The large majority of these bad examples (at an international level) come from agents that are inserted before the second half of the XX century, taking risks that were based on arguments considered valid at that time (e.g., accepting the introduction of generalist agents).
Due to these risks, the biological control of exotic invasive species has evolved to a highly specialized science that seeks to select agents that are as specific as possible, in a way to prevent the introduction and insertion of exotic organisms that may become nefarious. However, there are possible disadvantages for this method:
– If specificity testes aren’t made in a proper manner, one may allow the introduction of an agent that can negatively affect other species;
– Some of the biological control agents operate in a relatively slow manner;
– If the introduction of an agent (after being properly authorized) is not performed carefully enough and follows inadequate procedures, there is the risk of introducing opportunistic/parasite organisms along with the biological control agent.
* Louda SM, Pemberton RW, Johnson MT, Follett PA (2003) Nontarget effects – The Achilles’ Heel of biological control? Retrospective analyses to reduce risk associated with biocontrol introductions. Annual Review of Entomology 48: 365-96.
The long-leaved wattle (Acacia longifolia) is one of the invasive species with a more aggressive character in Portugal. In the regions of Australia from where it’s native, this specie is attacked by various species of insects, some of which are very specialized, i.e., they affect only that tree. Trichilogaster acaciaelongifoliae (vespa-australiana-formadora-de-galhas) is one of those specific enemies, which keeps the specie in equilibrium.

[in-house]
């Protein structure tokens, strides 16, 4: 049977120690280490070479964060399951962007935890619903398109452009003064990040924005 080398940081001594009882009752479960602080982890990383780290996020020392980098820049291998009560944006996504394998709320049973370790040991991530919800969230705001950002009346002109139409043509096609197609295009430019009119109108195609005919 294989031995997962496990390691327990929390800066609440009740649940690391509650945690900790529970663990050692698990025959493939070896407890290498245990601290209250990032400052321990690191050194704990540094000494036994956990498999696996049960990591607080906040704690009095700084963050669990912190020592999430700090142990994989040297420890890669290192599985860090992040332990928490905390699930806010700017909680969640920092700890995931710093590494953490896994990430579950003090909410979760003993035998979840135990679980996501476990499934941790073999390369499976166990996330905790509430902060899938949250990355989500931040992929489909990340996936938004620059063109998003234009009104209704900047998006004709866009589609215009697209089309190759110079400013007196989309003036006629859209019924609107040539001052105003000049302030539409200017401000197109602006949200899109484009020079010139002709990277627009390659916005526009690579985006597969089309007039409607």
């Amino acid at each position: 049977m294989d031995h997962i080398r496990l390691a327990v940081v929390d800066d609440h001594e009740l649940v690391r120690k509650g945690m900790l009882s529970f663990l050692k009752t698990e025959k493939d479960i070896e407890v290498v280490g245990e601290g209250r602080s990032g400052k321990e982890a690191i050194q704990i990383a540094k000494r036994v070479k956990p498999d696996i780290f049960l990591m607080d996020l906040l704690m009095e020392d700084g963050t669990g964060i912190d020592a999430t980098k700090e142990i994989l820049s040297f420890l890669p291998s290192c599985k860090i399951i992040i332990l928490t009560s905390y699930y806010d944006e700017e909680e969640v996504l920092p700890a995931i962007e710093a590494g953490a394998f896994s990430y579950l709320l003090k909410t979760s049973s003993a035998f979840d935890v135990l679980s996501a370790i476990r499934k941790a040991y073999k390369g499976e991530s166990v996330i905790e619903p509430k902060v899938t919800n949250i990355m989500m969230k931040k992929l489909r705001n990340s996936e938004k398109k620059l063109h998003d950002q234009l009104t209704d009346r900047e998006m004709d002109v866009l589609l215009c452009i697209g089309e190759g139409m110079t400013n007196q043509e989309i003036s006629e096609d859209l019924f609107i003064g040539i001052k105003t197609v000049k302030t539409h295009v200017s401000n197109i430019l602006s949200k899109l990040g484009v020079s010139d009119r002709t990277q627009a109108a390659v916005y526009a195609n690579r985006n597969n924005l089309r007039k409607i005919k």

The insect’s first effect is the substantial reduction of the number of seeds, through the formation of antlers on the developing buds. In the long run, it leads to the reduction of the regeneration in areas that have been burnt, but in the short run it reduces the dispersion rhythm of the invasive plant. Besides this, the debilitating effects of the insect lead to a reduction of the amount of leaves that are produced, in a way that more light reaches the soil, making it available for other species of flora. On the other hand, the A. longifoliaplants are more susceptible to environmental stress, such as drought.
In Portugal, there were recently run some specificity tests, in quarantine, to evaluate the chance to use Trichilogaster acaciaelongifoliae. The good results obtained in these tests* lead to a request for its release, being currently the process in analysis by the competent authorities.
The introduction of this control agent may represent the most effective way, cheaper and with best results to environmental conservation to solve the problem of invasion by Acacia longifolia.
* Marchante H, Freitas H, Hoffmann JH (2010) Assessing the suitability and safety of a well-known bud-galling wasp, Trichilogaster acaciaelongifoliae, for biological control of Acacia longifolia in Portugal. Biological Control 56(2): 193-201.